U.S. Federal Reserve Chair Janet Yellen is widely expected to raise interest rates this Wednesday, and Sauder PhD candidate Charles Martineau says his own confidence in that prediction isn’t just because of economic forces.
He recently completed a study on how the Federal Reserve rolls out monetary policy and found their public relations plan may be influencing the timing of high-impact policy announcements.
Why is the upcoming U.S. Federal Reserve announcement regarding monetary policy and interest rates expected to be significant?
For more than a year, economists have tried to predict the exact moment when the Fed will increase interest rates. Usually, economists rely on the employment data and other economic indicators to forecast the likelihood of an increase in interest rates. The recent economic data seem to indicate to economists that the Federal Reserve will increase interest rates on December 16 – the next Federal Open Market Committee (FOMC) press statement release.
But our research shows there is another indicator that economists are watching for when assessing the likelihood of an interest rate hike, and it has nothing to do with the health of the economy. Economists are getting tipped to the magnitude of what the Fed is doing if a press conference is scheduled to follow a FOMC press statement release from the Chair of the Federal Reserve.
What does a press conference say about the nature of the announcement and what might it say about what will happen December 16?
We find that if a FOMC press statement release is followed by press conference, markets expect important decisions to be made, and if there’s no conference they expect the status quo. The FOMC announcement of December 16 will have a press conference. The following meeting in January 2016 will not include a press conference. Hence, markets expect the increase in interest rates to happen this month and not in January 2016.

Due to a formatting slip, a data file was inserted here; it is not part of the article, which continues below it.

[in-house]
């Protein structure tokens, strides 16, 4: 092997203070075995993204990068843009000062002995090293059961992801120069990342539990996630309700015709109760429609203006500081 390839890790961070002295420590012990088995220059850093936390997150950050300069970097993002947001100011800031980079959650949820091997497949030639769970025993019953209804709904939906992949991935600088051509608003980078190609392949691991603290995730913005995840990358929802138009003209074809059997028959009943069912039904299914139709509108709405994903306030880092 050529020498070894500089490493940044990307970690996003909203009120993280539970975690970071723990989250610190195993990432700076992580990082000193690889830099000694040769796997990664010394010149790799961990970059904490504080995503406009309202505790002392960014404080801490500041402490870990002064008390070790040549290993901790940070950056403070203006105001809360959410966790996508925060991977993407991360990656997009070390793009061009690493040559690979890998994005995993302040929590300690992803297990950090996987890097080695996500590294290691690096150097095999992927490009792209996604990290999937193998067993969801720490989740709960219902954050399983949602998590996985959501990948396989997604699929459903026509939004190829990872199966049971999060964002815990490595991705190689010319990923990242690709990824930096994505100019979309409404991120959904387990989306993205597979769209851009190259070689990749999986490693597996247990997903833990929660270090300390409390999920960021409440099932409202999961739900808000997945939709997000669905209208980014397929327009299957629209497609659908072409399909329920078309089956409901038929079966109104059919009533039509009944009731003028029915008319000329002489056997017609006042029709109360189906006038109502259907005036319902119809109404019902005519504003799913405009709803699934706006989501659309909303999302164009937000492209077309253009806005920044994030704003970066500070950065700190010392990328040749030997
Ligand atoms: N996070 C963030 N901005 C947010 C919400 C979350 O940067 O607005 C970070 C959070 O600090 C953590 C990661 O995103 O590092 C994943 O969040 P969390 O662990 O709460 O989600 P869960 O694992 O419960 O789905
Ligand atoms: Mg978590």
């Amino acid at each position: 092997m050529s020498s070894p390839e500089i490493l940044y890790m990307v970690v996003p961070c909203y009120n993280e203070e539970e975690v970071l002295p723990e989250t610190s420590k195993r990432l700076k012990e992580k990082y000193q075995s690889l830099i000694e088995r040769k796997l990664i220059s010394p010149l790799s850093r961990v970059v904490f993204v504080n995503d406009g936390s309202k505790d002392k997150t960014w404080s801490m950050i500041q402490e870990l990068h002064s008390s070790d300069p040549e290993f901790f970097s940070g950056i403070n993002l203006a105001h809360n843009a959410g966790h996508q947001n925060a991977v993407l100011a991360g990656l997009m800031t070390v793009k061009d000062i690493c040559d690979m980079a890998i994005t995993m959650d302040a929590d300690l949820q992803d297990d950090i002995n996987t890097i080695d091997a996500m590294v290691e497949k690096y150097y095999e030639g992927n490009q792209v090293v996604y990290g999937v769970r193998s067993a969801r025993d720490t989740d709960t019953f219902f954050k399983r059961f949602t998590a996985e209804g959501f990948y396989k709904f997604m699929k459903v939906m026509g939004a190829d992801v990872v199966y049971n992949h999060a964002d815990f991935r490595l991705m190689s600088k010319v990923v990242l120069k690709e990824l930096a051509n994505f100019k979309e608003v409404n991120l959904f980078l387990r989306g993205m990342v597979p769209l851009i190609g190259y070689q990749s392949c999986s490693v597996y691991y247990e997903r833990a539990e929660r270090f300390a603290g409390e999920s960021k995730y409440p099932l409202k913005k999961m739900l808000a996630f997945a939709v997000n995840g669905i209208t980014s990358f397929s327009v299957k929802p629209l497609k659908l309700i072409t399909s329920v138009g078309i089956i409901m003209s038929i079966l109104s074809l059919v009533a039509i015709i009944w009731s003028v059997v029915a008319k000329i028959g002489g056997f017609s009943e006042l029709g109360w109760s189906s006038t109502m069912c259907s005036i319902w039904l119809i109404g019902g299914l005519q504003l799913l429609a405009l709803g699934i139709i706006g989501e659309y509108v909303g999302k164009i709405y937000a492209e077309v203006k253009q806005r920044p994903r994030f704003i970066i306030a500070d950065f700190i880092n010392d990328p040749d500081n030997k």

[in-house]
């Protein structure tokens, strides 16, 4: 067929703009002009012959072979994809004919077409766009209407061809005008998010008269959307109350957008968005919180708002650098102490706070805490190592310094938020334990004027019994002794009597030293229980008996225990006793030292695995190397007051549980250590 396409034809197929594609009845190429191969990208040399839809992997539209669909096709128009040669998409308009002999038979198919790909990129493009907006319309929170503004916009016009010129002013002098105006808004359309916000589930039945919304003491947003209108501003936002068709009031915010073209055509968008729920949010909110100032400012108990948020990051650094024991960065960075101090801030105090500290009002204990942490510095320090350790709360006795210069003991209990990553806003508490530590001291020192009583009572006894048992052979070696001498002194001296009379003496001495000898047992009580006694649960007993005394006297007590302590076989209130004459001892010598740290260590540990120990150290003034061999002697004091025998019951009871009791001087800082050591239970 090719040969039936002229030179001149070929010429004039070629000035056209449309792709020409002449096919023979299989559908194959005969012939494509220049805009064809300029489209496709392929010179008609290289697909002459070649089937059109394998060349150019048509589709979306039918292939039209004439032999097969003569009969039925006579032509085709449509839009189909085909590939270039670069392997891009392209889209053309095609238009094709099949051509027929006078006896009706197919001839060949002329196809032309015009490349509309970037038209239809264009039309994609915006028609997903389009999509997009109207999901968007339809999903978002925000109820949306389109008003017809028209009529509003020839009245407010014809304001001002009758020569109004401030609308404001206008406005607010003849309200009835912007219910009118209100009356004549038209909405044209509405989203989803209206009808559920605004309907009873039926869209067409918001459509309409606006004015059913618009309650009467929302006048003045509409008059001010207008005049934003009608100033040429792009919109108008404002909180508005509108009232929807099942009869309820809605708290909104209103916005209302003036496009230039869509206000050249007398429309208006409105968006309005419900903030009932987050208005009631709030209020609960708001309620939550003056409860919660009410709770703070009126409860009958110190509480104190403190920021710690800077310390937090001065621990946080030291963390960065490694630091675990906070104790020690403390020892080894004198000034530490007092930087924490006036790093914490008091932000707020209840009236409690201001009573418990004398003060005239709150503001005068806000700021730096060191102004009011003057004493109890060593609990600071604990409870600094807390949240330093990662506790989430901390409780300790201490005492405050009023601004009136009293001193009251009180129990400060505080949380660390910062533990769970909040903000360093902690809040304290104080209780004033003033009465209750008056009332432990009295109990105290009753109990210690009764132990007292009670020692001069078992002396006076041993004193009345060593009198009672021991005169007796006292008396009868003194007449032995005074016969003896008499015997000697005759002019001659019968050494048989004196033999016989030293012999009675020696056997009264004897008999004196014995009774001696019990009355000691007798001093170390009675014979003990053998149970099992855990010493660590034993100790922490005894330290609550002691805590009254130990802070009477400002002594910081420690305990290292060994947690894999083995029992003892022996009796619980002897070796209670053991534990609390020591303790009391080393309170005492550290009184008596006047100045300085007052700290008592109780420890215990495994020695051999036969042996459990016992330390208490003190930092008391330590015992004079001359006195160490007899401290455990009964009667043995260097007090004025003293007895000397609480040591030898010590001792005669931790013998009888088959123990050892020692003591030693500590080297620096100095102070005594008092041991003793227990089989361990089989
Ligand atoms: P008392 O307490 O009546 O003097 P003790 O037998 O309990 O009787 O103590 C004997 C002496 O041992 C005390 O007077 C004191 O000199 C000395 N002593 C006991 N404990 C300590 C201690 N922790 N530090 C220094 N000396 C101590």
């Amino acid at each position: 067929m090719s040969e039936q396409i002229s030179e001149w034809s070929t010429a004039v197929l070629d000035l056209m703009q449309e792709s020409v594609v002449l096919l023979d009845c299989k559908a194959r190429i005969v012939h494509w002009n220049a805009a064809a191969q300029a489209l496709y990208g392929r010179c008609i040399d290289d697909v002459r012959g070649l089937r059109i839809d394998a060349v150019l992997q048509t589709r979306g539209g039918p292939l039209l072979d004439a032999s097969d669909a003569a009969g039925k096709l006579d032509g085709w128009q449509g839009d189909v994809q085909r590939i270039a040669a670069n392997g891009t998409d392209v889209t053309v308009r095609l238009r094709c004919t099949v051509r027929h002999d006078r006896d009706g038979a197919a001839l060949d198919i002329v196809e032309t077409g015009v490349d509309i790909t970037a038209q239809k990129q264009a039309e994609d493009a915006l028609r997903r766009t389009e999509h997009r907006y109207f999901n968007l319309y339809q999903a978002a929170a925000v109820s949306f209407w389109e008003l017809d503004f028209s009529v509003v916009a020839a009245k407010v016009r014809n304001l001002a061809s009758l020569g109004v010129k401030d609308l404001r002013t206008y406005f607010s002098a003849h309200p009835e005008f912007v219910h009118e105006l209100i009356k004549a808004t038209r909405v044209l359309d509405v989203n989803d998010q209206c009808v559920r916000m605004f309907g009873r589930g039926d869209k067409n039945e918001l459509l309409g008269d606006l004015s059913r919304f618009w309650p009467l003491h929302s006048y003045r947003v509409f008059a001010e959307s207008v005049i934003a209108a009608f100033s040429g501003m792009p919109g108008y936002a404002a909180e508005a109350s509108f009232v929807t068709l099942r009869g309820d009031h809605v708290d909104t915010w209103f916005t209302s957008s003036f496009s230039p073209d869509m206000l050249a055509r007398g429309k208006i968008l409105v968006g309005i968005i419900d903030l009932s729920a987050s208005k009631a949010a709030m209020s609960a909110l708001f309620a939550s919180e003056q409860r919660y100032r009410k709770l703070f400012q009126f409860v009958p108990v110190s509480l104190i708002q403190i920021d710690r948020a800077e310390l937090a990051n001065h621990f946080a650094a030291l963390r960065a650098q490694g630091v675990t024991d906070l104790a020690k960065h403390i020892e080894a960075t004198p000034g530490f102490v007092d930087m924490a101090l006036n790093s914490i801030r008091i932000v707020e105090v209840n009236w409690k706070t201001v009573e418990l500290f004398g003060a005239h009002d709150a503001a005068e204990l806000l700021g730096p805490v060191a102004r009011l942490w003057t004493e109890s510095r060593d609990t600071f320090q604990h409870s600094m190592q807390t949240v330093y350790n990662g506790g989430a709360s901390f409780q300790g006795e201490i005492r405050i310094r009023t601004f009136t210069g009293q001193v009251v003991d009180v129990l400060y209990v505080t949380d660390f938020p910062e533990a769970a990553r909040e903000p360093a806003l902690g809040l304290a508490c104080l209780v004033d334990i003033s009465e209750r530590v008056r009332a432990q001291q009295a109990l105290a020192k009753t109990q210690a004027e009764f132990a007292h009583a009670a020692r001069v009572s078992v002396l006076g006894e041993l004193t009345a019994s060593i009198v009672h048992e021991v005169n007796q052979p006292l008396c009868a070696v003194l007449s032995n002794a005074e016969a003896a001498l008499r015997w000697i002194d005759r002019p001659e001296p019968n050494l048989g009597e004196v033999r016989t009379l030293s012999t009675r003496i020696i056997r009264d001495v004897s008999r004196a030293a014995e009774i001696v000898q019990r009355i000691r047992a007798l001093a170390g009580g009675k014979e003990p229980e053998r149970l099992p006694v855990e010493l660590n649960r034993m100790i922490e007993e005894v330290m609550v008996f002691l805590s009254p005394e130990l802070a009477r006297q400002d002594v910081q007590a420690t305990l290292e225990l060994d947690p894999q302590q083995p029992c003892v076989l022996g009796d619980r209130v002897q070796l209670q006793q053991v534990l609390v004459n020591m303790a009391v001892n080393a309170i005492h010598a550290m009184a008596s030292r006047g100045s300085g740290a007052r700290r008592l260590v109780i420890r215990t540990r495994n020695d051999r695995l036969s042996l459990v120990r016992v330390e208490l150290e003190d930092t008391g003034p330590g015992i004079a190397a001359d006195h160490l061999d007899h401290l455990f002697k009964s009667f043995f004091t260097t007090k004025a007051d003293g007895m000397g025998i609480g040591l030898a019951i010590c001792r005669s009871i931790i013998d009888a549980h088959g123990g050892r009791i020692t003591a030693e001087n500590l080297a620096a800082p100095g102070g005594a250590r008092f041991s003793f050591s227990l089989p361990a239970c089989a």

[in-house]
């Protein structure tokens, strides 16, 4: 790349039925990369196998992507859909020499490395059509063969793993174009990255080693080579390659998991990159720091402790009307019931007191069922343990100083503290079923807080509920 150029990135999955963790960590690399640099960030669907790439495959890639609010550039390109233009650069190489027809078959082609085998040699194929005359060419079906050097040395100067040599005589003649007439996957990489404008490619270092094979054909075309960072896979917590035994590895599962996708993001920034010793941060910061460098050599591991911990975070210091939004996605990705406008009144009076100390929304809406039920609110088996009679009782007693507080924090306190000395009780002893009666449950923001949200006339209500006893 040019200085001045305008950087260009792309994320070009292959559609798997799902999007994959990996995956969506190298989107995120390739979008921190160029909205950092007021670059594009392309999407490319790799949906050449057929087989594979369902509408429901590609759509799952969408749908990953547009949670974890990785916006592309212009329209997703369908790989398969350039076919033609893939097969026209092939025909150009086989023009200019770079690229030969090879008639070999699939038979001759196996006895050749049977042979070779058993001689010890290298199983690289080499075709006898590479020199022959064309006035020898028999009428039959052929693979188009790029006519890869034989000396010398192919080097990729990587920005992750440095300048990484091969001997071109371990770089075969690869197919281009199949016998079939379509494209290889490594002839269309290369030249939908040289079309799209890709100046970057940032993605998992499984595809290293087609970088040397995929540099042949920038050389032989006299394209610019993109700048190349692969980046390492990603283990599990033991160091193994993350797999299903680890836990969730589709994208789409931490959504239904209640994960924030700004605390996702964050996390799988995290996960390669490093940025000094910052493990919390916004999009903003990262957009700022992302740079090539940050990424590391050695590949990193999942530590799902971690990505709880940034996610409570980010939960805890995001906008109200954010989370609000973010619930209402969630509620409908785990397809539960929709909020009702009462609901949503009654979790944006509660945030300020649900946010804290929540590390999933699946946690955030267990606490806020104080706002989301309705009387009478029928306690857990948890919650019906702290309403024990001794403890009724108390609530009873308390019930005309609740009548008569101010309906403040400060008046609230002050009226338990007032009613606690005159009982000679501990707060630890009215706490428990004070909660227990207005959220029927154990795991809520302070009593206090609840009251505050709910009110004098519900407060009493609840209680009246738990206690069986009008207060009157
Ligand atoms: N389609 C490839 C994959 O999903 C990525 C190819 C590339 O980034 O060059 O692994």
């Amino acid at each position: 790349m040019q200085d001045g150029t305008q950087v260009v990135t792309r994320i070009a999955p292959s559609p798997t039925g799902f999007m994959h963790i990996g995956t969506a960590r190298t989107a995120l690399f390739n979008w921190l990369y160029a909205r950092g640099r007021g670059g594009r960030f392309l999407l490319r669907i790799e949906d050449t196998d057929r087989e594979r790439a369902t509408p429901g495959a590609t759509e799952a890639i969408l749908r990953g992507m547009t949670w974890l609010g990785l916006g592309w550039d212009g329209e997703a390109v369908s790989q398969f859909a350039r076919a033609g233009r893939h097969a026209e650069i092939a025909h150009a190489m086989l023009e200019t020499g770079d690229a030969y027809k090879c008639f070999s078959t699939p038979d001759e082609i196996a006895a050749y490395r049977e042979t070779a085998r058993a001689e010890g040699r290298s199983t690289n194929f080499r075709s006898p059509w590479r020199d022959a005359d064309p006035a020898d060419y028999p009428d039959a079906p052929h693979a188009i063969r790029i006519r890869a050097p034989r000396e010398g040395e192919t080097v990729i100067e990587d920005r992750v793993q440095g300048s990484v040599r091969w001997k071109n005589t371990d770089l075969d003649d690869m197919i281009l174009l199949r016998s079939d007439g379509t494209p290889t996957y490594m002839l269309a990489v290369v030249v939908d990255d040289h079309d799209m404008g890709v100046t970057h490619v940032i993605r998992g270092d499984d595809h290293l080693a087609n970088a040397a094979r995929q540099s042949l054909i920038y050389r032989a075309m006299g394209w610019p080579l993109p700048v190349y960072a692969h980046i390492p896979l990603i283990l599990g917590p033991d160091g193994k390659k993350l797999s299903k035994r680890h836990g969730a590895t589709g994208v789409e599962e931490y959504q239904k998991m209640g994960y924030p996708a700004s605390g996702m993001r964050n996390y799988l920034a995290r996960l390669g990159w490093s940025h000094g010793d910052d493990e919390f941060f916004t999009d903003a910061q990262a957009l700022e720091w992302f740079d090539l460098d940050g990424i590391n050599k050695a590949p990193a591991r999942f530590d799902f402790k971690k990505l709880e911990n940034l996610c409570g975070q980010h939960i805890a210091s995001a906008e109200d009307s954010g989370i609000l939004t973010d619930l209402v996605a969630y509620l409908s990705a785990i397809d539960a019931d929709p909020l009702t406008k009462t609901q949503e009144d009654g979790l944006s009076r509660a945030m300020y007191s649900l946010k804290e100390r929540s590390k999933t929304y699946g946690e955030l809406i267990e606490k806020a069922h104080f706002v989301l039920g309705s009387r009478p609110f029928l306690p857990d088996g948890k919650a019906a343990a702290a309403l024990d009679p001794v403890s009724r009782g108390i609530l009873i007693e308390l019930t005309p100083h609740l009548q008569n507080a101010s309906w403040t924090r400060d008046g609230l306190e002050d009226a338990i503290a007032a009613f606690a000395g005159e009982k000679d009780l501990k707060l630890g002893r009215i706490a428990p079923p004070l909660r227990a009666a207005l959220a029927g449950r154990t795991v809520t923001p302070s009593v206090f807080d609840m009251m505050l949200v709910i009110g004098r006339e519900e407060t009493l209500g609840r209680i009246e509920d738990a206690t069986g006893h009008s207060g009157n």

Press conferences were introduced in 2011 by the Federal Reserve to increase the transparency of the Fed’s actions and decisions. They are only held four times per year for half of the eight FOMC announcements. The press conference schedule is also known far in advance. This means that their occurrence does not depend on market performance.
Can this affect how markets react to announcements?
We find that if a press conference is scheduled to follow a FOMC press release, there is a significant increase in stock returns and a significant decrease in implied volatility following the announcement. There is no change in stock returns and implied volatility after the release of a press statement without an associated press conference. This shows the market expects announcements of key FOMC decisions only when a press conference is scheduled.
What are the potentially damaging effects?
Because the market only expects important decisions to be announced when there is a press conference, the Federal Reserve becomes constrained to follow expectations and limit their announcements of important decisions to only those with scheduled press conferences. Why? Because unexpected announcements can lead to turmoil in a marketplace. The Federal Reserve does not want to surprise markets during announcements with unexpected information. Unexpected moves can very often lead to serious and unexpected consequences. The result is that the Fed’s ability to introduce new monetary policy at a time of their choosing is substantially limited by the schedule of press conferences.
What do you recommend the Fed should do in light of your findings?
To do like the European Central Bank - have press conferences after every meeting, or simply cancel the press conferences. However, the last option will not be popular with those who demand more transparency from the Federal Reserve.